Immigration officials in Zimbabwe have confirmed the cruel abuses, some allegedly also by neighbouring authorities.
Women, children and men are packed in one truck and driven over 500 kilometres from Gaborone (the Botswana capital) to Plumtree, (the Western Zimbabwe border post) with no break on the way, says one of the officers.
He says people deported from Botswana often arrive in bad shape; with some having spoiled themselves during the tortuous journey.
The official says people have also been killed in unventilated vehicles while being smuggled or trafficked, or during deportation. But he gives no figures off hand.
Each family in Zimbabwe is said to have at least two or more of its members or close relatives in foreign lands. The migrants and others nationalities face danger while mostly trying to avoid authorities at home or in the host countries.
The first step to contain the problems, says Damiso, is to spread information on migration laws, because the issue is now a feature of contemporary (modern-day) life… People are going to move from one place to another and governments cant stop that…
The former Legal Adviser to Parliament says the IOM last April started consultations with Zimbabwe and came out with a scheme in which IOM shall train immigration officers in the Southern African nation.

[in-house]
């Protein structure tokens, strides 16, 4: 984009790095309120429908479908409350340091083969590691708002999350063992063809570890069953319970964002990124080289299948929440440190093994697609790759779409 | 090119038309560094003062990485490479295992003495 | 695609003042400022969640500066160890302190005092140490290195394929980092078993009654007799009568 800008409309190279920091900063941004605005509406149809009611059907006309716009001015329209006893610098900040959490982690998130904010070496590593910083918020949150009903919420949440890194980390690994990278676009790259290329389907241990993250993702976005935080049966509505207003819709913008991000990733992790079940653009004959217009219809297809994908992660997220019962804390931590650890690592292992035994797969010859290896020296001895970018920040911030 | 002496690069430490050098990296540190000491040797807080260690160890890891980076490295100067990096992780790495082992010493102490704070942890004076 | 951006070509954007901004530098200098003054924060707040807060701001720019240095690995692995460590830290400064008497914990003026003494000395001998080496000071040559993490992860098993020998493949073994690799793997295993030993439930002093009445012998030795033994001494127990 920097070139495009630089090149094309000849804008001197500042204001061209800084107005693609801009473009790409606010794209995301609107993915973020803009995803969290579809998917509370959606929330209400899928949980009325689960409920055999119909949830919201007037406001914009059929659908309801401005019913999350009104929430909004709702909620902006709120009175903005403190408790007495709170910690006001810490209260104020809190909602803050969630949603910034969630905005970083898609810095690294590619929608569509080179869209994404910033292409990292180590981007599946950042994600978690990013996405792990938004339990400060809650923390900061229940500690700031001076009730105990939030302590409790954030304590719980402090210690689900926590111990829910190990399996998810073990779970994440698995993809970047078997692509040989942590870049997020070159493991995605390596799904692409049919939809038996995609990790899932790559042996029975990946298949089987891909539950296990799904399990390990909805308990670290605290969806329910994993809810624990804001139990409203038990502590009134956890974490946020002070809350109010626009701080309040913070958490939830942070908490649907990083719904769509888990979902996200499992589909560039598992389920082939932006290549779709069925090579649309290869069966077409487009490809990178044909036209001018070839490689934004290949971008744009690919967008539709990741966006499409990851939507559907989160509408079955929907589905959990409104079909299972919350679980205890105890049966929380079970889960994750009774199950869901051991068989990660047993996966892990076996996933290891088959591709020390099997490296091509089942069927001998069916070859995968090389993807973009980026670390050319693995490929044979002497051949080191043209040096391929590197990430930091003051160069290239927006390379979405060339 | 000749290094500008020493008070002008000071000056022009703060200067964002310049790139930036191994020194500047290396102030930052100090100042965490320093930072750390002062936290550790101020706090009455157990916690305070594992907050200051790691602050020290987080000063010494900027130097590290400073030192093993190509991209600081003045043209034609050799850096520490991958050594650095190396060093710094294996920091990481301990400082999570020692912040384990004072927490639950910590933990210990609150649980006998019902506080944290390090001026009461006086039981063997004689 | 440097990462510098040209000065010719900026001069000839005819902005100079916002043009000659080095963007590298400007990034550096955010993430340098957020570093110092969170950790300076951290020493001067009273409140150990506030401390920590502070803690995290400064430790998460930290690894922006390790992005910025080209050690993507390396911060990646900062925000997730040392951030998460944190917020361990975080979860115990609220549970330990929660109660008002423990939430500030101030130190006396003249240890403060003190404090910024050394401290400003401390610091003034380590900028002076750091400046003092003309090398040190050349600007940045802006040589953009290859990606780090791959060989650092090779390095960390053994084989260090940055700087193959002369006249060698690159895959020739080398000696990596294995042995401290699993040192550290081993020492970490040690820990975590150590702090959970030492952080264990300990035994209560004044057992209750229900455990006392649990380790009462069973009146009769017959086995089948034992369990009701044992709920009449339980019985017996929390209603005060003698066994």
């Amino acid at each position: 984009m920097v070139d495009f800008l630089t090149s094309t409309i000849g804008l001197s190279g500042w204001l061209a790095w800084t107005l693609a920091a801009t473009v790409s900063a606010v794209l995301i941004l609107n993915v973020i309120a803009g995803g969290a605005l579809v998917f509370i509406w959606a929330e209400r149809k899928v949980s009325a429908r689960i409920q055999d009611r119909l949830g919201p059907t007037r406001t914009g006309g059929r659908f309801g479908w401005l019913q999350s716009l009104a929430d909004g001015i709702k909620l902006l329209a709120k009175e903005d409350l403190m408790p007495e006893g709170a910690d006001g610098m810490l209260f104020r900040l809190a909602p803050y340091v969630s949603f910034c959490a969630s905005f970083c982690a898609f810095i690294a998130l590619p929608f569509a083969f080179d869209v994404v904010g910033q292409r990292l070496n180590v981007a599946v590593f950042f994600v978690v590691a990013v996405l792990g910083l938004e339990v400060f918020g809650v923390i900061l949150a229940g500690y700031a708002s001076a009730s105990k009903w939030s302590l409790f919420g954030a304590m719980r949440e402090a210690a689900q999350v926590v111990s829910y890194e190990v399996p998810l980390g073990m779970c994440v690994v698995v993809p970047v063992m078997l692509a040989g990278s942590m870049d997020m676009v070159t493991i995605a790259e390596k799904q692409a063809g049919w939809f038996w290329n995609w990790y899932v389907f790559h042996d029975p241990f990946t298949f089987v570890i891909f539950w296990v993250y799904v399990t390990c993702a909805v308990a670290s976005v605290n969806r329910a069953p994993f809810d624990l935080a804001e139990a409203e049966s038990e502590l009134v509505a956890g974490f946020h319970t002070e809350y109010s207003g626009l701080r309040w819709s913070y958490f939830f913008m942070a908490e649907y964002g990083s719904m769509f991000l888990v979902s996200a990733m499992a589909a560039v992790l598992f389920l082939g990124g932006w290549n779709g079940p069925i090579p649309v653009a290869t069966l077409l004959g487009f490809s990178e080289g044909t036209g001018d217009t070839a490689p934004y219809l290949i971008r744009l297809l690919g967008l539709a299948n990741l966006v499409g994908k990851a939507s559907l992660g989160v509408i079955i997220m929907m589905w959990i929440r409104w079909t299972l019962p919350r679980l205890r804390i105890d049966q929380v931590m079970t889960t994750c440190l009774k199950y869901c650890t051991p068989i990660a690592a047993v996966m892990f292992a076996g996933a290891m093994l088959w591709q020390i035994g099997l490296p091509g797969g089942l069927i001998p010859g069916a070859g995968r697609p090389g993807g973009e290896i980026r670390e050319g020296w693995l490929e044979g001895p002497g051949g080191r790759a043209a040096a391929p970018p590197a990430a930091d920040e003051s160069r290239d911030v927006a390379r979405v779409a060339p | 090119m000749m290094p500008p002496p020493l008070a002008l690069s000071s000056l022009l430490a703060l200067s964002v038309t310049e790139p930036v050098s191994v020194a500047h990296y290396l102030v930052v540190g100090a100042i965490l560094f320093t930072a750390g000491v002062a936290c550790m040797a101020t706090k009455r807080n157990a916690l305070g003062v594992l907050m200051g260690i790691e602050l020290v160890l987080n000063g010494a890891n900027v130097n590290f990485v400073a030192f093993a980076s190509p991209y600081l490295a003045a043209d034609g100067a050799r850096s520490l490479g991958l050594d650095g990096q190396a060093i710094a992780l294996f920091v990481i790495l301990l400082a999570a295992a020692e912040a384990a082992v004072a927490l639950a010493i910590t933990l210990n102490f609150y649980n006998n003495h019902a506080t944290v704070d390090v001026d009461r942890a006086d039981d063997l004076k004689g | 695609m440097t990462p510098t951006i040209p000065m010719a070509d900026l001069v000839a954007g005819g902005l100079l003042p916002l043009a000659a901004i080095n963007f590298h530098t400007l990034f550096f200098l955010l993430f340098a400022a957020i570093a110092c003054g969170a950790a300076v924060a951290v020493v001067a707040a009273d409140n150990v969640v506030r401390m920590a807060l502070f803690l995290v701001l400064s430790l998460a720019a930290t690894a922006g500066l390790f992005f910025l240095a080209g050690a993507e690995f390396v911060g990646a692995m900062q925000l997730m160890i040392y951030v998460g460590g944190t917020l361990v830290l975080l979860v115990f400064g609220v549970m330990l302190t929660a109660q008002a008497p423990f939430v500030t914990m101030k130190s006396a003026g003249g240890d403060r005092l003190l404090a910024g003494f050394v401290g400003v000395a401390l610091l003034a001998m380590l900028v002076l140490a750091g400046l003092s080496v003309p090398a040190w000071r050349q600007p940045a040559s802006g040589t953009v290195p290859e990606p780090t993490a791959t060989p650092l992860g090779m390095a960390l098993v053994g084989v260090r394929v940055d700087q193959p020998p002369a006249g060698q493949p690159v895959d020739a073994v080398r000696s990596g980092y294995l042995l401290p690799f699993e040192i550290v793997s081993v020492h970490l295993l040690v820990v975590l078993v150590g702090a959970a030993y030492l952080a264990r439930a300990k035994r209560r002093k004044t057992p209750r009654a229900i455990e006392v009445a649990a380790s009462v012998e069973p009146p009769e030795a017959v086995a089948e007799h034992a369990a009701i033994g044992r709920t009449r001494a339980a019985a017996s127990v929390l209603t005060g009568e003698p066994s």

The first was a high-profile exercise involving 14 senior immigration officers from head office and the major border posts of the country. It took place from 3 to 4 May at Pandhari Lodge in Harare.
Addressing the workshop, Stephen Museka, the Director for Administration in the Department of Immigration, said migration was no longer a light subject but demanding involving all stakeholders.
He said It is no longer (sensible) to talk of migrants as mere migrants because many issues are involved; and Zimbabwe should join world efforts against old and new challenges.Post published in: News